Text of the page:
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August 2001
Enjoy the Music.com Review Magazine
"You Light Up My Life…"
Emotive Audio Sira Pre-Amplifier
Review by Ian White
Click here to e-mail reviewer

Emotive Audio Sira Pre-amplifier


  Every month, I receive a plethora of emails from readers (okay, three from a guy in Wisconsin, and the occasional one from a nice old lady in Ramat Gan, Israel) asking me for my opinion in regard to the use of separates or an integrated amplifier. Some of the more brazen ones have pointed out in rather colorful terms, that separates are unnecessary and nothing but an act of collusion between manufacturers and the audio reviewing press. It seems that the "art" of integrated amplifier design has advanced to such a lofty plateau, that using a separate power amplifier and preamp (and separate phono stage for those of us heathens who still spin vinyl) has become an enormous waste of one's hard earned shekels and that all of us who continue to perpetuate the lie about having to spend $5,000 on a single-ended amplifier and another $4,000 on a line stage are just "shills" for an industry that fails to give the average person who loves music what they truly need based on what they can afford.


Fine... We Are All Shills

Hey Gordon, I'll take my free Cardinal X monoblocks in gold as soon as you can get them done. Thanks Manolo!

For those of you not interested in separates, as they represent a "conspiracy" on par with the Kennedy Assassination, the Wild Card in Major League Baseball, and South Park's hostility towards Kathy Lee and Sally Struthers, I'd like to suggest the following integrated amplifiers which not only sound really good but are fine values in these rather difficult economic times:

Audiomat Arpège
Naim Nait 5
Manley Stingray
Creek 5350

Yes, I am getting married very, very soon. Is the tension really that noticeable?


1000 Points of Light...
Okay, May Be Only...

Who in their right mind would launch a high-end audio company in these troubling times with three tube preamplifiers? Apparently, two rather talented and entrepreneurial residents of the fine state of Pennsylvania, named Carl and Fred Volz. While it is easy to be cynical, especially when any astute person who follows the business of audio knows that the future of audio must be in SACD players, a wise person would also think to themselves "Hmmm… these Volz fellas must be really sure that their preamps are good, because who would be silly enough to offer a preamp that uses eighteen tubes?"

From a reliability perspective, any product that uses eighteen NOS tubes is certain to raise some eyebrows. I will be the first to admit that the first time I saw a picture of the Sira; I remarked, "Imagine the poor sucker that has to replace the tubes in that monster." After nearly four months, I've discovered that I'd be damn lucky to be that "sucker."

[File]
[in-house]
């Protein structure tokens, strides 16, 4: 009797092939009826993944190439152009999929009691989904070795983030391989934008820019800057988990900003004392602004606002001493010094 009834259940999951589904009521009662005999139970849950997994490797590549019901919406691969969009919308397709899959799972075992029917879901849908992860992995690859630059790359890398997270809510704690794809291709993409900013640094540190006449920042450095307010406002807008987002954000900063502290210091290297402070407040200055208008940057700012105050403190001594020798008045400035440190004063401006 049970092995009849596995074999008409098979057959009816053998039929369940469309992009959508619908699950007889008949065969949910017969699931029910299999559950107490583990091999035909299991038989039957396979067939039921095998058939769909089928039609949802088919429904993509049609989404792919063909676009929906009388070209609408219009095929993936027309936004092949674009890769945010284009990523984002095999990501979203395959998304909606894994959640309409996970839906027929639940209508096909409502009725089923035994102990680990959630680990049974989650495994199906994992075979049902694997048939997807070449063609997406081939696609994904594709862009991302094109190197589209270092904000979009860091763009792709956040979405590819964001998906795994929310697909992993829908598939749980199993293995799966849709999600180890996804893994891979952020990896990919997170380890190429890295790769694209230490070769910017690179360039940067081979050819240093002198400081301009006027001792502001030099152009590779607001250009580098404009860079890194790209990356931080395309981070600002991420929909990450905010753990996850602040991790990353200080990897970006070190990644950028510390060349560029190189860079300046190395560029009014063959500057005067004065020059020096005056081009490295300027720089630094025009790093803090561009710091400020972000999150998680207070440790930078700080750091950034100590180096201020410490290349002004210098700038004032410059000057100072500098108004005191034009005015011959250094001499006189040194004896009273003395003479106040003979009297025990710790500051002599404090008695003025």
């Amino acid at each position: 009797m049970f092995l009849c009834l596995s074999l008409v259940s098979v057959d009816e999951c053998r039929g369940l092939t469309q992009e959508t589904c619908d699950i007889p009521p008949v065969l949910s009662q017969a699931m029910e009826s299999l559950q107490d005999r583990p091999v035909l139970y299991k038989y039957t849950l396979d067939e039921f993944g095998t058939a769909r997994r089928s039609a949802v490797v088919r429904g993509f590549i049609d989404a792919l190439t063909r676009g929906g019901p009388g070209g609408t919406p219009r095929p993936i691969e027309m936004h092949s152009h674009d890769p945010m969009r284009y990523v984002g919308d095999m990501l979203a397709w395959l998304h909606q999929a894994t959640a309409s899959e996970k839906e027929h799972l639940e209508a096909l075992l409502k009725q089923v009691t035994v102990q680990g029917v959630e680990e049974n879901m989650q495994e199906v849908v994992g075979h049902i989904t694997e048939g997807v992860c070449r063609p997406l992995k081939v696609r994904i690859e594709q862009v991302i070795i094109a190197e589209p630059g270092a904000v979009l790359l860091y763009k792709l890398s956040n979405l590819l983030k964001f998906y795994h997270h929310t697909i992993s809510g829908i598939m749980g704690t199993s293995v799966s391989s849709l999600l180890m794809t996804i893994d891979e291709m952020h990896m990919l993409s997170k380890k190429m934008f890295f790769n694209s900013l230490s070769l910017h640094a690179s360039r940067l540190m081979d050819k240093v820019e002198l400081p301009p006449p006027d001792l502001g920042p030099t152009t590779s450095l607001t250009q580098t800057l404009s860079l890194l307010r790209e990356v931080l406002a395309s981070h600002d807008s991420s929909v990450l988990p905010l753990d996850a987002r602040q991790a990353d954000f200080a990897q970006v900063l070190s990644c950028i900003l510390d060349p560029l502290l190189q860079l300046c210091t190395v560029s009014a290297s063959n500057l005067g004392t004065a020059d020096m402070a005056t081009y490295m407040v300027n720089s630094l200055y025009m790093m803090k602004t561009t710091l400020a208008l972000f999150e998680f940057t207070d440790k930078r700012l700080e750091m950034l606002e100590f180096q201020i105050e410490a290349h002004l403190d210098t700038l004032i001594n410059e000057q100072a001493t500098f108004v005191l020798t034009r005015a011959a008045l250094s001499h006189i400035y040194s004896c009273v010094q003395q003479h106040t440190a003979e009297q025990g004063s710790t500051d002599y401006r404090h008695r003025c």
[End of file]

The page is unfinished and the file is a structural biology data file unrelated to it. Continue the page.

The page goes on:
Aesthetically, the Sira's "retro" looks are rather inspiring, especially when one lowers the lights and its eighteen tubes shine rather brightly. With the lights on, the contrast between the glowing tubes, its stainless steel top plate, and solid Granadillo wood sidepieces is rather striking. The Sira is an extremely elegant looking piece of equipment, one that clearly conveys the message that its creators have a strong sense of what constitutes industrial art. Quite frankly, it is one of the most distinctive pieces of audio equipment that I've ever seen.

One of the worst aspects of reviewing is the fact that we have to constantly swap gear in and out of our system and connect and disconnect cables. I'm sure that to most of you that sounds like a small price to pay for the privilege of trying so many great pieces of equipment, but the frequent changes put on a strain on both our own equipment (broken connectors, blown tubes, scratches) and our backs as well. The open design and very well thought out rear panel of the Sira made changes a non-event. For starters, G-d bless Fred and Carl Volz for placing the AC input and output jacks away from the input jacks and on opposite sides of the panel. The Sira comes with five sets of RCA inputs, one set of fixed outputs, and one variable output. Do not use the fixed output unless you plan on purchasing a new pair of speakers in the not too distant future, as you'll be combing the pieces from the exploded drivers from your hair for a few weeks.

During the review process, I swapped the Sira out of my system (when comparing it to the Blue Circle BC3) five times, and on each occasion, it took less than five minutes to get everything set-up again. The Sira uses premium Cardas RCA connectors for all of the input and output jacks and the spacing between each set of jacks makes it easy to use even the most ridiculously thick interconnects. If my math is correct, I've tested the rigidity of its connectors more than fifty times in less than four months, and the connectors haven't budged one little bit. The overall level of fit and finish on the rear panel is quite exceptional.

The top plate of the Sira is a rather crowded, yet well-spaced out affair. At the very front, one finds (from left to right) a toggle switch that serves as the on/off control, a second toggle that moves the Sira from Mute to Play, a source selector, and the volume pot. The Sira's eighteen tubes (used for voltage amplification, rectification, regulation, and resistance) occupy most of the top plate's real estate, and leave just enough room for a rather hefty AC transformer, one that looks like it belongs inside a rather large power amplifier. If not for the engraved brass plate on the front of the wood plinth, one would be hard pressed to know the maker of this fine preamp. The understated nature of the logo is actually a good thing in my opinion, as it doesn't detract from the gorgeous finish of the wood trim and the overall look. It's simple, yet very elegant.